Very luxurious vessel and admired by all.

Bridge took up most of our waking hours on this brief trip. I had only one conversation with Quezon produced a story to record. He says that on his last visit to the United States in March, 1937, he told President Roosevelt that he was in favour of independence for the Philippines in 1938 or 1939, because the existing situation was impossible since: (a) the relations of the High Commissioner to the Philippine Government were not defined and (b) trade relations under the Tydings-McDuffie Act were so disadvantageous. So far as President Roosevelt was concerned, he was then willing to grant immediate independence.

Quezon reports a scene at the reception then given him in Washington by the Secretary of War. Dr. Stanley Hornbeck, adviser on Far Eastern Affairs in the Department of State, whom he describes as “one of those imperialists” came up to him and sneered at the plight in which the Filipinos would find themselves if they got immediate independence. Quezon roared at him: “We Filipinos can live on rice and fish, and to hell with your sugar and oil.”

Quezon also commented that if Murphy really did not wish to return as High Commissioner when McNutt withdrew, he was in favour of Francis Sayre. He says Sayre is a fine fellow, and a son-in-law of the late President Wilson. He learned as Adviser to the King of Siam how to get on with Orientals. “But,” he added, “Sayre is opposed to commercial concessions by the United States to the Philippines.”

Manuel Roxas joined us for the last day of the trip, and I saw him win seven straight rubbers of bridge. He is singularly well up in American political history. He seems to me facile princeps after Quezon. He is shrewd enough, I think to steer his way through all the shoals around him as he enters the present Administration. Very agreeable and interesting man.


October 21, 1936

Dinner dance at Malacañan for the passengers of the first Pan American Clipper–including Cornelius Vanderbilt Whitney, the son of a father and mother who had been my childhood friends. The evening was excessively dull.

At his office with the President I told him that one very important feature of the Commonwealth had been the improvement in his health. Pointed to the picture of one year ago showing, Quezon and Murphy, with Secretary of War Dern and Speaker Byrnes–the two latter were now dead. Quezon replied that he was far too busy to die, or to think of death.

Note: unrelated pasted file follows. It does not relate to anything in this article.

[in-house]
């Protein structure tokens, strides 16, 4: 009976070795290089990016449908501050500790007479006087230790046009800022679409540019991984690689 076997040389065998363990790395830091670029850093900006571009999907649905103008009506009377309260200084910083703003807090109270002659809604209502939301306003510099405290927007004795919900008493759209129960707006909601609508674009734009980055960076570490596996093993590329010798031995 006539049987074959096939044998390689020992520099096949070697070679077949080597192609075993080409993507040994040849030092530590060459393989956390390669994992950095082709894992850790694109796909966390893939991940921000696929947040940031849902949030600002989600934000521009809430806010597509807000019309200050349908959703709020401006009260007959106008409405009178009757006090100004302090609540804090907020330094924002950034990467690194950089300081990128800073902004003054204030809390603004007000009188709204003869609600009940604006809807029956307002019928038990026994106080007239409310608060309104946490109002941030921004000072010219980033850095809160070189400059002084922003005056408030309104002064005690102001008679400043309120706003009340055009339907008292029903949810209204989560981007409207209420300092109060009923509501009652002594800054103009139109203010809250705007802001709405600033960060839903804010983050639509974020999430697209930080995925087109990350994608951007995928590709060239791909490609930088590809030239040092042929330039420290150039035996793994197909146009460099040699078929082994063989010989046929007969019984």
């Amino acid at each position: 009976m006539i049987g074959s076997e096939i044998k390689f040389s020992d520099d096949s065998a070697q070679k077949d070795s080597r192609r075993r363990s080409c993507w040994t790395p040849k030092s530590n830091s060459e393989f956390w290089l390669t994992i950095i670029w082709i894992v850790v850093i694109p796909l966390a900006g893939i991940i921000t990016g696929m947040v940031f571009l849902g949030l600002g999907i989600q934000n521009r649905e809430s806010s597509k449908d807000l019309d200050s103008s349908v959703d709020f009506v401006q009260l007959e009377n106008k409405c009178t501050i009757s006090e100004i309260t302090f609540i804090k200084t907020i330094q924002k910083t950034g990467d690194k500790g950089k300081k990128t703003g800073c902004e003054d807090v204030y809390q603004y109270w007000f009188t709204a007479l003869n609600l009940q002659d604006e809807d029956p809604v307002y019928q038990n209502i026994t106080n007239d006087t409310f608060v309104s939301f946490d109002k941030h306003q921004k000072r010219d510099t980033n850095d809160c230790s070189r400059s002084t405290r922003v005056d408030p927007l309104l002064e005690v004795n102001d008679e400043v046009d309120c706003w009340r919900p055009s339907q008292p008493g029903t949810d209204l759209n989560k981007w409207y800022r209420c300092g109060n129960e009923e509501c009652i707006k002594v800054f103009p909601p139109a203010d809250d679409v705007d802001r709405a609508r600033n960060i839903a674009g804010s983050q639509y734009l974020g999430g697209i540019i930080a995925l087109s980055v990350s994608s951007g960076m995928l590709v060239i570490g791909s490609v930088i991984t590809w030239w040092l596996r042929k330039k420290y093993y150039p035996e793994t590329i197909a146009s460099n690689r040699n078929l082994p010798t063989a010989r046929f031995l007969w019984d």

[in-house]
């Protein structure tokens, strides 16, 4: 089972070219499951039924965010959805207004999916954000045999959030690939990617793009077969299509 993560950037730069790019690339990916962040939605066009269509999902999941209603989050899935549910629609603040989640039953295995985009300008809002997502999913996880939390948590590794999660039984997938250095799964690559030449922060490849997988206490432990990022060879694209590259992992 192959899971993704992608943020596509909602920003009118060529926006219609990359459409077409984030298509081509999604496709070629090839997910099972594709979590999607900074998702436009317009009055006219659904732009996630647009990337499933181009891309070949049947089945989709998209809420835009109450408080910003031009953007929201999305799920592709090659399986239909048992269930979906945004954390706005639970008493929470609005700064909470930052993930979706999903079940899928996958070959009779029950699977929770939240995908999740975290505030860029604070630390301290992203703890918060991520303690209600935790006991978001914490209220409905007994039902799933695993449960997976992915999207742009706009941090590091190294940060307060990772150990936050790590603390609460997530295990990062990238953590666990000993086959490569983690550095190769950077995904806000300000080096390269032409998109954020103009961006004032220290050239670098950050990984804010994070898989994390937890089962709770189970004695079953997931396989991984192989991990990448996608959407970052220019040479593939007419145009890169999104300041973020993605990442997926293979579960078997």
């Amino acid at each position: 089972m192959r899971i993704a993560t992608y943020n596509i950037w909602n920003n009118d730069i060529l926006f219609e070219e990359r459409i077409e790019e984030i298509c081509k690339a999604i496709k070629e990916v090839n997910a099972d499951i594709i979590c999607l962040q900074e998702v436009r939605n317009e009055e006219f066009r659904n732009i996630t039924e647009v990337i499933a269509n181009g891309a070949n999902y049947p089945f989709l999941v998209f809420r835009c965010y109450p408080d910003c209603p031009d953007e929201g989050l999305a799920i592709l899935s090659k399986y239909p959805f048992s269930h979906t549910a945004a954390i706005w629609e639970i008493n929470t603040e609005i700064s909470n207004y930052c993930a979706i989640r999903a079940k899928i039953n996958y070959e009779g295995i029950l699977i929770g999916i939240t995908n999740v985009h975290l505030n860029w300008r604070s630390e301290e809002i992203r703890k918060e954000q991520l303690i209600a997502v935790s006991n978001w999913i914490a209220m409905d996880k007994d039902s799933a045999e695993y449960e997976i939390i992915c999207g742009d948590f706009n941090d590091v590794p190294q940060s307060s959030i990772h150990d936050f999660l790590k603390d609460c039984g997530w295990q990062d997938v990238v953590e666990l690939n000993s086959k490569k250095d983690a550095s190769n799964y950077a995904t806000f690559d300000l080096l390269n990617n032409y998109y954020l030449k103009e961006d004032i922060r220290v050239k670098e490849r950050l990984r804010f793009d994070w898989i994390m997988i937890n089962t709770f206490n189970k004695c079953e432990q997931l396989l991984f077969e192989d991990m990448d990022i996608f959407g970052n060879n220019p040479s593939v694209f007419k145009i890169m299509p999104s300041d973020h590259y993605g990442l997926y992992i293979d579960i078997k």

Asked him about his new yacht, which is due here at the end of this month. Advised him to anchor out in the bay in her, and he said he would have a 25 knot launch. He must get away; was restless and remarked that he was tired out. He was not going to Baguio, and wanted to take my son Kiko on a provincial trip.

He then called in Osmeña and some sixty members of the Assembly (who were waiting en masse for the appointments of justices of the peace), and the President then administered to me before them the oath as a Philippine citizen. Cordial and good feelings on all sides, and it was a very pleasant and dignified ceremony, befitting the significance of the act. Judge Agra is preparing for me a seat in the Assembly in the next elections!!


November 15, 1935

Inauguration of Manuel L. Quezon as President of the Philippine Commonwealth. His inaugural address was his best speech. The Secretary of War also made an admirable address. The ceremonies were perfectly carried out. The crowd was immense, but there was not much shouting. the old walls of Spanish Manila made a picturesque historical background for the memorable transfer of executive authority from the United States to the Philippine government. Military parade was blocked by mobs. Osmeña looked very serious, and very much the gentleman. Altogether, it was a moment of wonderful sentiment for me.

Governor General Murphy now becomes the first American High Commissioner –he left the ceremonies when his own part was finished, and went to his rooms in the Manila Hotel to receive the official call of the Admiral and of the Commanding General there. He told me a few weeks ago it looked as if there might be no inauguration: Aguinaldo was proposing to raise 60,000 men to march on Manila in demonstration of his opposition. He remarked that bloodshed would have been inevitable. I congratulated him on having put his hand to the plough, and then having finished the furrow. The Governor General seemed very tired.

One of the interesting features of the inauguration was the presence there of Quezon’s little son, in uniform with a.d.c. aiguilletes on his right shoulder –an honor paid only to a President or to a Field Marshal. General MacArthur sat next to Doria during the ceremonies.